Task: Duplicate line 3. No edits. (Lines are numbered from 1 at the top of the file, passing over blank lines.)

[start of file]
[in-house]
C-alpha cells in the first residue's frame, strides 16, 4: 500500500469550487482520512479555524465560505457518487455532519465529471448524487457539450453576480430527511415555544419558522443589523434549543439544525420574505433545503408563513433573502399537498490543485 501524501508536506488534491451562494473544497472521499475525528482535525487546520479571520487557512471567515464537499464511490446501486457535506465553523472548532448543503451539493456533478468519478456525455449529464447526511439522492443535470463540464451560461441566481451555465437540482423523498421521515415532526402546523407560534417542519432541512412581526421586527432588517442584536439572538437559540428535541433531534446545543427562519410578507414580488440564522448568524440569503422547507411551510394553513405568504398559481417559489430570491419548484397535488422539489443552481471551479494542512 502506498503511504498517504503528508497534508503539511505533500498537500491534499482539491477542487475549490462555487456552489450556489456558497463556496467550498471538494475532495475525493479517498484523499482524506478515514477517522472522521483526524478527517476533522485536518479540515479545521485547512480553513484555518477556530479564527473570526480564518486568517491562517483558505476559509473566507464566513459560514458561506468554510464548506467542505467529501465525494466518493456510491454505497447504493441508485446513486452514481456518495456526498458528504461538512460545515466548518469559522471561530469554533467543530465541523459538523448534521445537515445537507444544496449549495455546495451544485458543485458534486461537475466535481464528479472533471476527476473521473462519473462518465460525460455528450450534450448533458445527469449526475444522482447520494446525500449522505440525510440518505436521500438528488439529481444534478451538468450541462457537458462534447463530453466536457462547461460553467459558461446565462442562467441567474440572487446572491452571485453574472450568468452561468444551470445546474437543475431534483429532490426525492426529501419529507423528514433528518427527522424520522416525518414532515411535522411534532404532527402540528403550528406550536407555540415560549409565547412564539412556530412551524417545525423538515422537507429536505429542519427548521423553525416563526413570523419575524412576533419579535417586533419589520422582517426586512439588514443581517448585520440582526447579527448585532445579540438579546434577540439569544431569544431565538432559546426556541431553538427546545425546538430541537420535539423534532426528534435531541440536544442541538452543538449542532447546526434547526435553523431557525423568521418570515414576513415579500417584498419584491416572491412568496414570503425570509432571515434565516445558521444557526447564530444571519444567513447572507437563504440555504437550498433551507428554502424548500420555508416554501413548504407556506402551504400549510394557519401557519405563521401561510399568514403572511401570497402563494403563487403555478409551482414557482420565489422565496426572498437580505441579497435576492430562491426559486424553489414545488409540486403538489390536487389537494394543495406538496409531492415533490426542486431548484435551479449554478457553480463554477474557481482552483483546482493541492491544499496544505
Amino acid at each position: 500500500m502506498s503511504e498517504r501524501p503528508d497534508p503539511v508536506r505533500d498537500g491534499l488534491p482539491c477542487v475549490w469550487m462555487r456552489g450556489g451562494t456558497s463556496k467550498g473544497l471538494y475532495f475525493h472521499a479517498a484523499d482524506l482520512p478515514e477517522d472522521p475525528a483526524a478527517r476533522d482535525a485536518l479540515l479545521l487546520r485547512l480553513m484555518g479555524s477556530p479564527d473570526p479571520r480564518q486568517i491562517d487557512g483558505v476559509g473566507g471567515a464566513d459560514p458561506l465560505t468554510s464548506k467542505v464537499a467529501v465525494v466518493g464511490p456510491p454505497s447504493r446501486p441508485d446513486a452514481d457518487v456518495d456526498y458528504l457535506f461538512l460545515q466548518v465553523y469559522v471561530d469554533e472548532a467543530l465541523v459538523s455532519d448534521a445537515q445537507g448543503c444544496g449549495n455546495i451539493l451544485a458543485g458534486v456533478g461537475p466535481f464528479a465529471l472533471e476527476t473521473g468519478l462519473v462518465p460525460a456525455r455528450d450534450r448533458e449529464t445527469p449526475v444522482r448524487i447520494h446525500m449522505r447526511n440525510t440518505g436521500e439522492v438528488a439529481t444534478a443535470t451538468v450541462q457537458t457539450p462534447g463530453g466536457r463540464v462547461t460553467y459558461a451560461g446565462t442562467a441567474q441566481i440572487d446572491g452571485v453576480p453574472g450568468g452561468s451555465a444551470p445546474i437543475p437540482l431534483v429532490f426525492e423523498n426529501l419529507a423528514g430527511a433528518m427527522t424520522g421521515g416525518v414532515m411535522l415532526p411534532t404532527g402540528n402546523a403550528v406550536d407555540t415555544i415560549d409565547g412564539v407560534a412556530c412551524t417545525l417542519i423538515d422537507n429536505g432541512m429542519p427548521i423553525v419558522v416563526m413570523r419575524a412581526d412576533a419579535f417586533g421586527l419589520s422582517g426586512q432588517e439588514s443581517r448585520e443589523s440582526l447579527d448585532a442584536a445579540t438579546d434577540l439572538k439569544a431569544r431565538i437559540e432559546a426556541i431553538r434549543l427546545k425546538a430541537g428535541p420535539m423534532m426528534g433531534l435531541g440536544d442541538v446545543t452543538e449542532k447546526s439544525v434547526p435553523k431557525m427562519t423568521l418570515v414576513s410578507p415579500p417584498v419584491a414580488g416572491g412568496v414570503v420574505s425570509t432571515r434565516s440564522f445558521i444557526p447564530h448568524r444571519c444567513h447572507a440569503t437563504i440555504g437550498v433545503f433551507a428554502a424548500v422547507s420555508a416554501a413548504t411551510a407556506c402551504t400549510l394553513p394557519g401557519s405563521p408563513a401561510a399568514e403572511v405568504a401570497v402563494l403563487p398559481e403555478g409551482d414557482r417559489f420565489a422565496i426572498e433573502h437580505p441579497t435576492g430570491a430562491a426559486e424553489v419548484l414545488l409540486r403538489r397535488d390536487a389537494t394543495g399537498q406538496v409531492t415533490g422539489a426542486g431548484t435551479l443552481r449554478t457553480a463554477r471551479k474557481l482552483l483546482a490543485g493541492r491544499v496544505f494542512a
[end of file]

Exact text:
Amino acid at each position: 500500500m502506498s503511504e498517504r501524501p503528508d497534508p503539511v508536506r505533500d498537500g491534499l488534491p482539491c477542487v475549490w469550487m462555487r456552489g450556489g451562494t456558497s463556496k467550498g473544497l471538494y475532495f475525493h472521499a479517498a484523499d482524506l482520512p478515514e477517522d472522521p475525528a483526524a478527517r476533522d482535525a485536518l479540515l479545521l487546520r485547512l480553513m484555518g479555524s477556530p479564527d473570526p479571520r480564518q486568517i491562517d487557512g483558505v476559509g473566507g471567515a464566513d459560514p458561506l465560505t468554510s464548506k467542505v464537499a467529501v465525494v466518493g464511490p456510491p454505497s447504493r446501486p441508485d446513486a452514481d457518487v456518495d456526498y458528504l457535506f461538512l460545515q466548518v465553523y469559522v471561530d469554533e472548532a467543530l465541523v459538523s455532519d448534521a445537515q445537507g448543503c444544496g449549495n455546495i451539493l451544485a458543485g458534486v456533478g461537475p466535481f464528479a465529471l472533471e476527476t473521473g468519478l462519473v462518465p460525460a456525455r455528450d450534450r448533458e449529464t445527469p449526475v444522482r448524487i447520494h446525500m449522505r447526511n440525510t440518505g436521500e439522492v438528488a439529481t444534478a443535470t451538468v450541462q457537458t457539450p462534447g463530453g466536457r463540464v462547461t460553467y459558461a451560461g446565462t442562467a441567474q441566481i440572487d446572491g452571485v453576480p453574472g450568468g452561468s451555465a444551470p445546474i437543475p437540482l431534483v429532490f426525492e423523498n426529501l419529507a423528514g430527511a433528518m427527522t424520522g421521515g416525518v414532515m411535522l415532526p411534532t404532527g402540528n402546523a403550528v406550536d407555540t415555544i415560549d409565547g412564539v407560534a412556530c412551524t417545525l417542519i423538515d422537507n429536505g432541512m429542519p427548521i423553525v419558522v416563526m413570523r419575524a412581526d412576533a419579535f417586533g421586527l419589520s422582517g426586512q432588517e439588514s443581517r448585520e443589523s440582526l447579527d448585532a442584536a445579540t438579546d434577540l439572538k439569544a431569544r431565538i437559540e432559546a426556541i431553538r434549543l427546545k425546538a430541537g428535541p420535539m423534532m426528534g433531534l435531541g440536544d442541538v446545543t452543538e449542532k447546526s439544525v434547526p435553523k431557525m427562519t423568521l418570515v414576513s410578507p415579500p417584498v419584491a414580488g416572491g412568496v414570503v420574505s425570509t432571515r434565516s440564522f445558521i444557526p447564530h448568524r444571519c444567513h447572507a440569503t437563504i440555504g437550498v433545503f433551507a428554502a424548500v422547507s420555508a416554501a413548504t411551510a407556506c402551504t400549510l394553513p394557519g401557519s405563521p408563513a401561510a399568514e403572511v405568504a401570497v402563494l403563487p398559481e403555478g409551482d414557482r417559489f420565489a422565496i426572498e433573502h437580505p441579497t435576492g430570491a430562491a426559486e424553489v419548484l414545488l409540486r403538489r397535488d390536487a389537494t394543495g399537498q406538496v409531492t415533490g422539489a426542486g431548484t435551479l443552481r449554478t457553480a463554477r471551479k474557481l482552483l483546482a490543485g493541492r491544499v496544505f494542512a